WASHINGTON — The U.S. Space Force officially stood up the second of its three field commands Aug. 13, replacing the Space and Missile Systems Center it inherited from the Air Force with the new Space Systems Command.
Like its predecessor, SSC will be in charge of developing, acquiring, fielding and sustaining capabilities for the Space Force. That includes such activities as developing new satellites, acquiring commercial space services, launching Department of Defense satellites into orbit and testing new space systems on orbit.
SSC will be located at Los Angeles Air Force Base.
Prior to the redesignation, Maj. Gen. Michael Guetlein was named commander of SSC and promoted to a three-star lieutenant general. Guetlein will effectively replace SMC Commander Lt. Gen. John Thompson, who retired in July after a 36-year career in the military. Guetlein previously served as the deputy director of the National Reconnaissance Office, the agency in charge of America’s spy satellites, where he assisted the director in managing operations while overseeing the Space Force guardians assigned to the agency.
“A critical task of the SSC commander and of the Space Force is unifying effort across the entire national security landscape. Lt. Gen. Guetlein has the network and the record of accomplishment to get that done,” said Chief of Space Operations Gen. Jay Raymond during the Aug. 13 redesignation ceremony.
Guetlein was replaced by Maj. Gen. Donna D. Shipton, who took over as NRO deputy director after serving as director of strategic plans, programs, requirements and analyses at Air Force Materiel Command headquarters Aug. 9.
SSC is the second of three Space Force field commands to be designated, following the October 2020 creation of Space Operations Command, or SpOC, which is in charge of operating the service’s satellites. The Space Force is expected to officially establish the third field command — the Space Training and Readiness Command — in the coming weeks. The deltas that will make up STARCOM, which will educate and train guardians, have been operating under SpOC to date.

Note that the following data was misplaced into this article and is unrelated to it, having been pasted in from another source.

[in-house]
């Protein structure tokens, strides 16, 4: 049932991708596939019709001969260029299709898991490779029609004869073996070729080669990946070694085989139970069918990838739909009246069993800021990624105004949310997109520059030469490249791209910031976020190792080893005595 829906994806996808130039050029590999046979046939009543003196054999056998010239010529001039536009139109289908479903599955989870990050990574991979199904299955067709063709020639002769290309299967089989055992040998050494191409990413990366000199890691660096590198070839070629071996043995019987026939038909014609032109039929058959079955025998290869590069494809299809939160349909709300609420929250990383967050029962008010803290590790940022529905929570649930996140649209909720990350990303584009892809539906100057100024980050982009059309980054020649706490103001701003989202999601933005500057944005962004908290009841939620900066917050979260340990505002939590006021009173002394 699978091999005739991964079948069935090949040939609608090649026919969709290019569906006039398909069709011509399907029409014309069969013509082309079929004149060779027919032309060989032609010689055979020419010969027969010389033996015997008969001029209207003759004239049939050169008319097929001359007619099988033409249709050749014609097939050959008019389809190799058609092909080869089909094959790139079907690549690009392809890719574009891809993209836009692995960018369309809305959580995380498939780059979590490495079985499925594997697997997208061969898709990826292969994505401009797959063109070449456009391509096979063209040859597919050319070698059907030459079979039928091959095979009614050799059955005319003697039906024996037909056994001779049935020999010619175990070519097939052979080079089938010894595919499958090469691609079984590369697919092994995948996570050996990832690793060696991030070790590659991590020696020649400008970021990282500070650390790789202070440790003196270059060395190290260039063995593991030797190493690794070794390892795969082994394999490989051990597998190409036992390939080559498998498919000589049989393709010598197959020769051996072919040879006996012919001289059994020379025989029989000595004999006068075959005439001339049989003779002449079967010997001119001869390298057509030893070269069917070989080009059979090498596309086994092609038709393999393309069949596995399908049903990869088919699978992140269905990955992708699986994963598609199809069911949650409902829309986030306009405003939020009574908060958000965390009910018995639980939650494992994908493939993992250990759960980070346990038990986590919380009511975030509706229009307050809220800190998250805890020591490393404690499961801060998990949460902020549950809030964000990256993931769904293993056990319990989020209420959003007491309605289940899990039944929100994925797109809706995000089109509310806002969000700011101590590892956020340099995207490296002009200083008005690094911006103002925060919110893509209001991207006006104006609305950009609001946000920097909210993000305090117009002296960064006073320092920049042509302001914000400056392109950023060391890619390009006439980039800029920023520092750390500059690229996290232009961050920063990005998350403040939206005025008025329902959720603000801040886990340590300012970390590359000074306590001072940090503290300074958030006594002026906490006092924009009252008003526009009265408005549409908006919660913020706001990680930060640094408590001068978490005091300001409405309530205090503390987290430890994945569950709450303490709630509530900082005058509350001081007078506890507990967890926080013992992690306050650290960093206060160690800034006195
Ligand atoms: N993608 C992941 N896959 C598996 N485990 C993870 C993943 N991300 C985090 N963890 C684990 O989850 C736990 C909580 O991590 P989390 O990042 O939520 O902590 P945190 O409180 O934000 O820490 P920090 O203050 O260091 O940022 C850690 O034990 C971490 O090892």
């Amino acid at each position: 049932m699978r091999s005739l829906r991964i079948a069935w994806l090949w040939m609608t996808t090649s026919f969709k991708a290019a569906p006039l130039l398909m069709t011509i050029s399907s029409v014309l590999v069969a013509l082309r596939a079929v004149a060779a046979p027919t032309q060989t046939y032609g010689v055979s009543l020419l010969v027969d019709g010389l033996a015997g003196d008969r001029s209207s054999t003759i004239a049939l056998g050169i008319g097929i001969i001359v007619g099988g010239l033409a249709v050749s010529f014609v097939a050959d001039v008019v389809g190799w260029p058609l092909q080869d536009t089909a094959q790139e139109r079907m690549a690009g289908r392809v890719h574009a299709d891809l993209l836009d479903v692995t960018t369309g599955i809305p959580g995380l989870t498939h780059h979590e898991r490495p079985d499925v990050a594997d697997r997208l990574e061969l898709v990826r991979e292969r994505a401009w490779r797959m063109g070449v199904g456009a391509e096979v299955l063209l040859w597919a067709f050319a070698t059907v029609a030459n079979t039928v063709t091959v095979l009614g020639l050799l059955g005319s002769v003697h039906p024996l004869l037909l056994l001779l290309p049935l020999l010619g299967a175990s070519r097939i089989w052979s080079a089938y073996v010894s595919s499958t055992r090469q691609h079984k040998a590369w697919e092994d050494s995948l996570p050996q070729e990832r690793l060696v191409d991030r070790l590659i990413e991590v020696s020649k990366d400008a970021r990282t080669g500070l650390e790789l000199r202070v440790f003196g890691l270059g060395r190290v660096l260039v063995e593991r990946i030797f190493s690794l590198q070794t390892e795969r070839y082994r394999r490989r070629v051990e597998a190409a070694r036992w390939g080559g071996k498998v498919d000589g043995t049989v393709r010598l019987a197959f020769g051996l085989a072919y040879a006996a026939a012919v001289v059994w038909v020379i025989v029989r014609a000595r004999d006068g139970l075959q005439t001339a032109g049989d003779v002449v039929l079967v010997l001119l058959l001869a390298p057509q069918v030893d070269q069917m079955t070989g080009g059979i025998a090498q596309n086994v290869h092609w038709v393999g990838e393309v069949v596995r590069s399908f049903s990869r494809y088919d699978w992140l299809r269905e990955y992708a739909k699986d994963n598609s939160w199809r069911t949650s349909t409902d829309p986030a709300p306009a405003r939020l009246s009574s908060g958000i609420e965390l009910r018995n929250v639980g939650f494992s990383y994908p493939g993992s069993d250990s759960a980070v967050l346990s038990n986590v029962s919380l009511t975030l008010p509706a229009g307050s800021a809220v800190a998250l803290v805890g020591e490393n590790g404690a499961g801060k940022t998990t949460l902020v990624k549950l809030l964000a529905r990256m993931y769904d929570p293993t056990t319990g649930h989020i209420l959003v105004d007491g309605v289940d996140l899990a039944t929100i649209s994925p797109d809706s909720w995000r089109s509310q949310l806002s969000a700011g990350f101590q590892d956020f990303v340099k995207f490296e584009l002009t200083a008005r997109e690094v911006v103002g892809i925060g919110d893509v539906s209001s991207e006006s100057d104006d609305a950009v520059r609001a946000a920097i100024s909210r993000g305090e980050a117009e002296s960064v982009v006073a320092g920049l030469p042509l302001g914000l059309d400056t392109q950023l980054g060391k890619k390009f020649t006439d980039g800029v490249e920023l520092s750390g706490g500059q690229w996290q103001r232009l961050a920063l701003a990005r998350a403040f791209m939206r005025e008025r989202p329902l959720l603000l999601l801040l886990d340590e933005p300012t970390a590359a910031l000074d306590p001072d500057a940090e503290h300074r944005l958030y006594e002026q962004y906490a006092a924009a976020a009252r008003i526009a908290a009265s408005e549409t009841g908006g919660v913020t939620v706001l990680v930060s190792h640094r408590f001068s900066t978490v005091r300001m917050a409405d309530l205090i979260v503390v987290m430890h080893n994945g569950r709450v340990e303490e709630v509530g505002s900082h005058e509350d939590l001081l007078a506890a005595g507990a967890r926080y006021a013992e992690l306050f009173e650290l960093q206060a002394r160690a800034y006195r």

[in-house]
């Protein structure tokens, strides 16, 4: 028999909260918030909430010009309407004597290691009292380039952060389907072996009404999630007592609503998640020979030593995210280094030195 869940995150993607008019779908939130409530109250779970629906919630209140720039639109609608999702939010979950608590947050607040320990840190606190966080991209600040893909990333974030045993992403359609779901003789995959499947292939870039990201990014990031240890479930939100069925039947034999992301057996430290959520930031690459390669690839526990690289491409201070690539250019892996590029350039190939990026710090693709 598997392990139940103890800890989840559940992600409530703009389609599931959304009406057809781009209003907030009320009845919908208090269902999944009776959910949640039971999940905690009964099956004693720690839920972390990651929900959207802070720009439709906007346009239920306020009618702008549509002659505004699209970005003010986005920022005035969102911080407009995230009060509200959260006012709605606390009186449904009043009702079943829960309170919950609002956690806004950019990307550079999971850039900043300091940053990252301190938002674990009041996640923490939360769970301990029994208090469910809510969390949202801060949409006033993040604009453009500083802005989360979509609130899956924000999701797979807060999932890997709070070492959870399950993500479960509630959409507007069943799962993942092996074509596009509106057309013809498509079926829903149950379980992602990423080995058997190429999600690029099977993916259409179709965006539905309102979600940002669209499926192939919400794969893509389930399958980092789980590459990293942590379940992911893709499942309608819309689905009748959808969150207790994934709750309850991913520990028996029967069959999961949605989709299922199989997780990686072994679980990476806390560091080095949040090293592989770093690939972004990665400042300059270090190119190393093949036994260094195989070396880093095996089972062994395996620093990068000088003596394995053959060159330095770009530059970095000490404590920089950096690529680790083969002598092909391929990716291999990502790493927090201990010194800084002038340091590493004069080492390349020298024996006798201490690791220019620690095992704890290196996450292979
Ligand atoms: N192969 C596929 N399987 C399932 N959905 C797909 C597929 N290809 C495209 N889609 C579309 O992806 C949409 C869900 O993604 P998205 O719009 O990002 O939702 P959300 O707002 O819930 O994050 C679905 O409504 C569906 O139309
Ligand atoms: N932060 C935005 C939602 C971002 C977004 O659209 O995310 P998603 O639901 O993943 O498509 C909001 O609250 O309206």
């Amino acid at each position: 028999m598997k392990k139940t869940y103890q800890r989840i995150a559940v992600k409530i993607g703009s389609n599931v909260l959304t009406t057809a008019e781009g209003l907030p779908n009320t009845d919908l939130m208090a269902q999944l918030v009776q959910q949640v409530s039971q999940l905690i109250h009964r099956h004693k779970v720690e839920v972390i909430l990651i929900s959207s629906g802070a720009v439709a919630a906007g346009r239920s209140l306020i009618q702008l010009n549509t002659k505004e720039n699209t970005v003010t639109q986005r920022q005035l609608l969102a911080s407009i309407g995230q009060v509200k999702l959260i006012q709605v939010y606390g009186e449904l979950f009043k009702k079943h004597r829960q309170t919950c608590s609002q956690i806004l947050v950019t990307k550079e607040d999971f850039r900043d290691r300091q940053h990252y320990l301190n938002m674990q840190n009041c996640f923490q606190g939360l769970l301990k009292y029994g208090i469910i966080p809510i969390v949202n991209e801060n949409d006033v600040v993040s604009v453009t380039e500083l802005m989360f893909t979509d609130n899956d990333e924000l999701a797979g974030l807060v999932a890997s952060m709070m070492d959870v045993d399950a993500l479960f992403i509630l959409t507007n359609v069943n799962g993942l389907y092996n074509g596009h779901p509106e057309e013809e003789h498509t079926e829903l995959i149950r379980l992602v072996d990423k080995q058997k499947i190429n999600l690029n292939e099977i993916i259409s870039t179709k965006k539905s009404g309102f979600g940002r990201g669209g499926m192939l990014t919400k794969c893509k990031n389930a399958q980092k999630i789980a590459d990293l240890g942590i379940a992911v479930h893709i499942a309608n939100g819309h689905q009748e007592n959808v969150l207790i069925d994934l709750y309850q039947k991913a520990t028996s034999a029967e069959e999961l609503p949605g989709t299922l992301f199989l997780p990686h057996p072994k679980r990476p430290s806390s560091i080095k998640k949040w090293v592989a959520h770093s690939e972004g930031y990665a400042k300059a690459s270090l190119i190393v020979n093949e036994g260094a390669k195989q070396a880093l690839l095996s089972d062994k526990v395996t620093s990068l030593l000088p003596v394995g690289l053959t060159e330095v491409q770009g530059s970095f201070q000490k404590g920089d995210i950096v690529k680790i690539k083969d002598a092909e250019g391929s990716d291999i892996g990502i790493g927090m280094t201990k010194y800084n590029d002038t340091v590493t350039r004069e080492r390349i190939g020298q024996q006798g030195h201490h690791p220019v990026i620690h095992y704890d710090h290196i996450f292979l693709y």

The highly anticipated SSC is not exactly the same organization previewed by the Space Force in 2020. Neither the Space Rapid Capabilities Office nor the Space Development Agency will be part of SSC, instead reporting directly to the chief of space operations. The Air Force Research Laboratory’s space-related activities will remain under its commander while being under SSC’s administrative control.
SSC will include all of the units assigned to SMC, as well as several Air Force units that will be transferred to the Space Force. That includes the Strategic Warning and Surveillance Systems Division, which is in charge of ground-based radars, missile warning, space domain awareness, missile defense and shared early-warning capabilities.
Perhaps the most significant part of the reorganization under SSC is the unification of the service’s launch enterprise under the SSC deputy commander. SSC will take over Space Launch Delta 30 at Vandenberg Space Force Base, California, and Space Launch Delta 45 at Patrick Space Force Base, Florida.
Nathan Strout covers space, unmanned and intelligence systems for C4ISRNET.